Concern over diminished king salmon numbers in Alexander Creek along with other salmon species and resident fish populations such as rainbow trout and Arctic grayling prompted the department to initiate an Alexander Creek pike suppression program. The primary goal of the program is to restore Alexander Creek salmonid populations to some semblance of historic levels by removing up to 80 percent of the invasive pike population in the sloughs and side-channels of the creek. This program was a multi-faceted project which included pike suppression/removal, radio telemetry, pike dietary analysis and adult and juvenile salmonid monitoring.
Suppression efforts commenced in the spring of 2011 and are ongoing. Each spring - depending upon water level - up to 62 side-slough channels of Alexander Creek are intensively netted using variable mesh gillnets in a 40-mile stretch of Alexander Creek in an effort to remove as many invasive pike as possible. To date, more than 18,000 pike have been removed. In June 2011, in an effort to determine if northern pike were migrating from the creek into the lake or vice versa, 150 northern pike were captured and surgically implanted with radio transmitters. Aerial surveys were flown once or twice monthly to document individual fish movements. This effort was conducted to determine if it would be necessary to expand the suppression efforts to include Alexander Lake. If it was determined that a large number of pike were leaving the lake to spawn in the creek the cost of the project would have likely doubled.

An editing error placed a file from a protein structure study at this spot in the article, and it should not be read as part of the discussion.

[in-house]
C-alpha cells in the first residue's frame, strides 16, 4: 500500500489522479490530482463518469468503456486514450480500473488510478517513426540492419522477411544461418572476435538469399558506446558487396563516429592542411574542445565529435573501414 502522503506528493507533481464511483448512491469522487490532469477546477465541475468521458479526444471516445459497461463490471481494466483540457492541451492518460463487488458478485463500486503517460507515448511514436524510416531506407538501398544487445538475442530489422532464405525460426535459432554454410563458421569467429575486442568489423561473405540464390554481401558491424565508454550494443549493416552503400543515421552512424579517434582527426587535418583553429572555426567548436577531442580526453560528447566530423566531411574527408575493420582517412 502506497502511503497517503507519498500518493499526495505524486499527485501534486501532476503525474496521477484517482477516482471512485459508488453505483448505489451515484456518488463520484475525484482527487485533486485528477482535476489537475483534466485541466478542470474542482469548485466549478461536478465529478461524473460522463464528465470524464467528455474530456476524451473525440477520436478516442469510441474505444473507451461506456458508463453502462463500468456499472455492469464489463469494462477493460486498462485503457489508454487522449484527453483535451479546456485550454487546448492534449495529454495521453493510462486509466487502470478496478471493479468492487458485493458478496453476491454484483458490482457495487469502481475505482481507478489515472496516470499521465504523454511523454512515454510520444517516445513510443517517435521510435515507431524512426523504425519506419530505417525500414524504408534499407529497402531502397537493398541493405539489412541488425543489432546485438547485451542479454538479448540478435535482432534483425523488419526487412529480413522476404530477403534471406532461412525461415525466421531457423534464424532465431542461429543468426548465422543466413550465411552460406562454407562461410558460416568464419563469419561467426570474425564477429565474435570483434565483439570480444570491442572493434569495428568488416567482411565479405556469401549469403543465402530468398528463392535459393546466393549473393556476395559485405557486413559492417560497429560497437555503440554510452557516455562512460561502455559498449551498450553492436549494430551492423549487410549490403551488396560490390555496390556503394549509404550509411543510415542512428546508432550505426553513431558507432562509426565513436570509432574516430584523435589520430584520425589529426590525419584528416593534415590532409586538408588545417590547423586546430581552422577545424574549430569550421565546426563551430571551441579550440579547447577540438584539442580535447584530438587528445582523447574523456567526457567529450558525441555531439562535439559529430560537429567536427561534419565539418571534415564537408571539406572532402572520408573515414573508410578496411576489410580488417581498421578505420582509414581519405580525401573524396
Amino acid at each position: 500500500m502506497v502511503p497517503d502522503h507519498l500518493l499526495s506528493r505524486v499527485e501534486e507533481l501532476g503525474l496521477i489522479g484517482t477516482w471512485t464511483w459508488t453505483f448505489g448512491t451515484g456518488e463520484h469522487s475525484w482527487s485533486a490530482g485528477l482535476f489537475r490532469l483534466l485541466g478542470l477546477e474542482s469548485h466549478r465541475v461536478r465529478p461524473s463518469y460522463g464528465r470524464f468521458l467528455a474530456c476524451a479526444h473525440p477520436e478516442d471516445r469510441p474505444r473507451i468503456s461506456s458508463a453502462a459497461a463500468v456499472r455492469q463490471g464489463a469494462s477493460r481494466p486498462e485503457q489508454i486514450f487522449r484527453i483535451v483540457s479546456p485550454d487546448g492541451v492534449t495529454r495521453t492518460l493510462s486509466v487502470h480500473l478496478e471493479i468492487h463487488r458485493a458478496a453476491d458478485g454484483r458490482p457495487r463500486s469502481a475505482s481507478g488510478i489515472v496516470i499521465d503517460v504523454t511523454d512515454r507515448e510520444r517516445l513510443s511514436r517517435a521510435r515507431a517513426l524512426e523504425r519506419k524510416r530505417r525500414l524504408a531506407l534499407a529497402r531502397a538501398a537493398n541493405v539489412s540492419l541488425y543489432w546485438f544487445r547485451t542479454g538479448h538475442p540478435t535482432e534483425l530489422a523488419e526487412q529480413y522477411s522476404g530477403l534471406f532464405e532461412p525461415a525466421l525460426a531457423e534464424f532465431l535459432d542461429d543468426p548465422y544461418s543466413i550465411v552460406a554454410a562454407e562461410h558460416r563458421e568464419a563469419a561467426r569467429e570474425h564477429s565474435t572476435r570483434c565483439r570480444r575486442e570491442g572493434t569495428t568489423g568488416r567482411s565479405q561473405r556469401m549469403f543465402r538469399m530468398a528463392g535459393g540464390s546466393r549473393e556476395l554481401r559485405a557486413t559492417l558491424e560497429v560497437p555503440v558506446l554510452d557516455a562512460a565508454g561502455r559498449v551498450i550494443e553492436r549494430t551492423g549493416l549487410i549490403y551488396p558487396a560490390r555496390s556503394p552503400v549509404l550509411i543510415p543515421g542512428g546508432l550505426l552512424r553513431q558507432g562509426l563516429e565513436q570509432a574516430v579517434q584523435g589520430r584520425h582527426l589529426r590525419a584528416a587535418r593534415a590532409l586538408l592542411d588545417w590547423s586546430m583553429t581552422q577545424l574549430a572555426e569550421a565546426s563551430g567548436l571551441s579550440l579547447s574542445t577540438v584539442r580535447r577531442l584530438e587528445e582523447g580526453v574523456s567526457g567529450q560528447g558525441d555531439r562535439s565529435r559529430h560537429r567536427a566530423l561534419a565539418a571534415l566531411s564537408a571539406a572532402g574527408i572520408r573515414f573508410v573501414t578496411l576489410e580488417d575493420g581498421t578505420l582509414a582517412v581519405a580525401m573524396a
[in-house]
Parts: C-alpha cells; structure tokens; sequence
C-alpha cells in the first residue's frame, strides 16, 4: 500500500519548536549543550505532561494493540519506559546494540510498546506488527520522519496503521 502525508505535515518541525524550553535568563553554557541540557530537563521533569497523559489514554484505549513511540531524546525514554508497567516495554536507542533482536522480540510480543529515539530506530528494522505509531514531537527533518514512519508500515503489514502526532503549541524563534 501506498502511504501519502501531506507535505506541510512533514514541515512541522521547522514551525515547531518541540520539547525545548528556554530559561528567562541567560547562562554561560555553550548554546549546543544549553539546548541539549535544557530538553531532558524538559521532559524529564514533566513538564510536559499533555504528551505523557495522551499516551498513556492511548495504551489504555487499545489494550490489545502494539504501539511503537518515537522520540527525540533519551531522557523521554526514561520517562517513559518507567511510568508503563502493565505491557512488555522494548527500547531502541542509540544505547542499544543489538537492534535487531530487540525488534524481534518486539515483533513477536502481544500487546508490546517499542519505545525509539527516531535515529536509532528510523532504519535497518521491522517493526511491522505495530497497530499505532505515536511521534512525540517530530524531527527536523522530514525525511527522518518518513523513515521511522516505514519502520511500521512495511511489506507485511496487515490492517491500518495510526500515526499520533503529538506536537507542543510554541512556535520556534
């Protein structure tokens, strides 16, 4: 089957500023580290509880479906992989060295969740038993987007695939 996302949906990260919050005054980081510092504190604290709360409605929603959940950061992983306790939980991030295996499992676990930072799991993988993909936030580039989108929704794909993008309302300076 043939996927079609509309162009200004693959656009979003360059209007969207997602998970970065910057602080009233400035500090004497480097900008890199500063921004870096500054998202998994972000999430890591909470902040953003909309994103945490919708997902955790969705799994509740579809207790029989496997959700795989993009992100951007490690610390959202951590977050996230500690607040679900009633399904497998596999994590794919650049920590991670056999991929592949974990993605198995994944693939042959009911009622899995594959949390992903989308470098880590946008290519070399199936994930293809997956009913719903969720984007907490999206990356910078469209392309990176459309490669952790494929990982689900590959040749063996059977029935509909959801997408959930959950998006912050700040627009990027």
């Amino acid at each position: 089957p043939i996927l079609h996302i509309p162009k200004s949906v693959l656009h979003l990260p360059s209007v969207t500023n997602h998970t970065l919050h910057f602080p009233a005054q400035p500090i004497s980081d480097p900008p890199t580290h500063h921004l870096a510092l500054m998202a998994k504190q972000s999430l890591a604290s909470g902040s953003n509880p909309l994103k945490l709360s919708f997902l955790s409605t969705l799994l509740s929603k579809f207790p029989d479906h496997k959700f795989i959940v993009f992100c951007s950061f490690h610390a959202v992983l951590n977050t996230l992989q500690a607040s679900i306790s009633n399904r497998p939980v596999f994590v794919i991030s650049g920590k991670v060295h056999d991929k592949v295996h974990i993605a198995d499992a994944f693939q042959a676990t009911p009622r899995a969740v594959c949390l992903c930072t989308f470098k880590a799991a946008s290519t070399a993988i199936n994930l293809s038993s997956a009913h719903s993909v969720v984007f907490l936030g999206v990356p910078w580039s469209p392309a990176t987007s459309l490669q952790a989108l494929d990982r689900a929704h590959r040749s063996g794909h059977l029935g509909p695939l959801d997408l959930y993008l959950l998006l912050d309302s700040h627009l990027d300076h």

Information from radiotagged fish indicated that few pike migrated out of the lake. The few that did were captured by gillnetting crews during spring suppression efforts so it was not necessary to extend our suppression efforts to the lake. This was a huge cost saving measure.